Romans 12:1-8; Isaiah 43:14-21
“We are looking for a risk taker…We need space to practice risk taking and we need care from a trusted mid-wife who would help us face a new reality.”
These words come directly from Lehigh Presbytery’s Mission Information Form (MIF) and the supplemental questions used in the search process. But wait–there’s more!
“We need to learn healthier and more efficient ways of doing our work, while together we boldly face a process of discernment and change.”
As much as I loved seeing this, I was frankly a little skeptical. I’ve been a Presbyterian my whole life and, in my experience, we tend to avoid risk. Sometimes we say we want to change, but when it comes right down to it, we resist.
I was assured by the search committee, though, that this is for real, that everyone is on board with what the MIF claims: “Without experienced leadership to guide us forward, the Presbytery will remain stuck in the status quo….The culture in our communities, like elsewhere, has changed significantly. If we are to remain a faithful witness to Jesus Christ in this time and place, we need a Transitional Leader who can help us break old patterns and experiment with new ones within a grace-filled context.”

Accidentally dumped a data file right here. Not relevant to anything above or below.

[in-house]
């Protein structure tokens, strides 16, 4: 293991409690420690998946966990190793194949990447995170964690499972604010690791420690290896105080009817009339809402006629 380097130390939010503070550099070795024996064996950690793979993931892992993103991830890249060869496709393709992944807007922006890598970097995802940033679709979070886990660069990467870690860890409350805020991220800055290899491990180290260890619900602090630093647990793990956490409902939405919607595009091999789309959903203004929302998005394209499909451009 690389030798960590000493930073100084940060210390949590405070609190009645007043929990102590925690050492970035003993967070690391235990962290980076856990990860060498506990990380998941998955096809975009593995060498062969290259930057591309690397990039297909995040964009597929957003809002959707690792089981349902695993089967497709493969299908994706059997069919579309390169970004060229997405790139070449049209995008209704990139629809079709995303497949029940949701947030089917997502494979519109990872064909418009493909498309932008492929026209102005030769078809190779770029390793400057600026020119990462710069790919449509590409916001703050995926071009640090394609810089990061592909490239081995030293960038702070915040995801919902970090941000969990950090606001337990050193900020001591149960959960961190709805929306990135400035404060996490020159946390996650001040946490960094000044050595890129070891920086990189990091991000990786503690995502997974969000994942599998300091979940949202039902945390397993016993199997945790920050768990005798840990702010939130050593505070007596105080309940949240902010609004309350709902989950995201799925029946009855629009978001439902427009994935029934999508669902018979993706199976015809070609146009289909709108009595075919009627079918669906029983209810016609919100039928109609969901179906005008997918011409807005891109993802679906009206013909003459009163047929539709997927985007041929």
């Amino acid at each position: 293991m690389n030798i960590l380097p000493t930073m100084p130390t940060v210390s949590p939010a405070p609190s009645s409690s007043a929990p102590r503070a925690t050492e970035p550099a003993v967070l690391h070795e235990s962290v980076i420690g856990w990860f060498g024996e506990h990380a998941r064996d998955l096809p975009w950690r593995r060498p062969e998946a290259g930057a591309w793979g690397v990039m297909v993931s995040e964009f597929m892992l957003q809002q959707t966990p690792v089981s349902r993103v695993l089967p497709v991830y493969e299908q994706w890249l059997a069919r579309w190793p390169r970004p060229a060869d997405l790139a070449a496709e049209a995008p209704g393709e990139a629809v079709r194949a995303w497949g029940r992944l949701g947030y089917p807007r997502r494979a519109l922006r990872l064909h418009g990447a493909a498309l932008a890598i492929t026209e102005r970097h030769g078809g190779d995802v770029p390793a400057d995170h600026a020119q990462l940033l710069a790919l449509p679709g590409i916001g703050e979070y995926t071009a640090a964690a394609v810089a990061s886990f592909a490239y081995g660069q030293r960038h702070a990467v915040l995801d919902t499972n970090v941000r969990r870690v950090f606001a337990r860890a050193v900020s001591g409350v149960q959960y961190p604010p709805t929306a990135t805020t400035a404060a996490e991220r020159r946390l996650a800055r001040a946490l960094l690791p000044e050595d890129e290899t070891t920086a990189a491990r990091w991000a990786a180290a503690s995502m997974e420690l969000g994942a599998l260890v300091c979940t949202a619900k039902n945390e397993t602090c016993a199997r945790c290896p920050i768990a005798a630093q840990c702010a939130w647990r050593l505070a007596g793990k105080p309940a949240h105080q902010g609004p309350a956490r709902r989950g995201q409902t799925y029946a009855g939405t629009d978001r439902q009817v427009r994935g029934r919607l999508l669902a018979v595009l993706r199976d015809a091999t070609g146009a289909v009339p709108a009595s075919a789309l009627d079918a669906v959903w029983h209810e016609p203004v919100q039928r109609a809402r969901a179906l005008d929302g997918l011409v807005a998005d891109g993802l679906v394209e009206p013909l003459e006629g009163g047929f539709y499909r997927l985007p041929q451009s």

That last sentence is what got me–your stated desire as a presbytery to faithfully witness to Jesus’ gospel in 2019, and the awareness that to accomplish that, you have to change the way you do things.
So. Let’s get started!
Scripture is always a good place to begin so let’s see how Paul’s letter to the Romans might guide us. Leading up to today’s passage, Paul spends several chapters describing God’s long, loving relationship with humanity and the never-ending grace and mercy God offers, in spite of our stubborn resistance. Then in chapter 12, Paul links God’s love and mercy with how we are called to respond. Therefore, he writes, in response to God’s generous and abundant grace, present your whole life as an offering to God, and embody that offering in everything you do as a form of worship.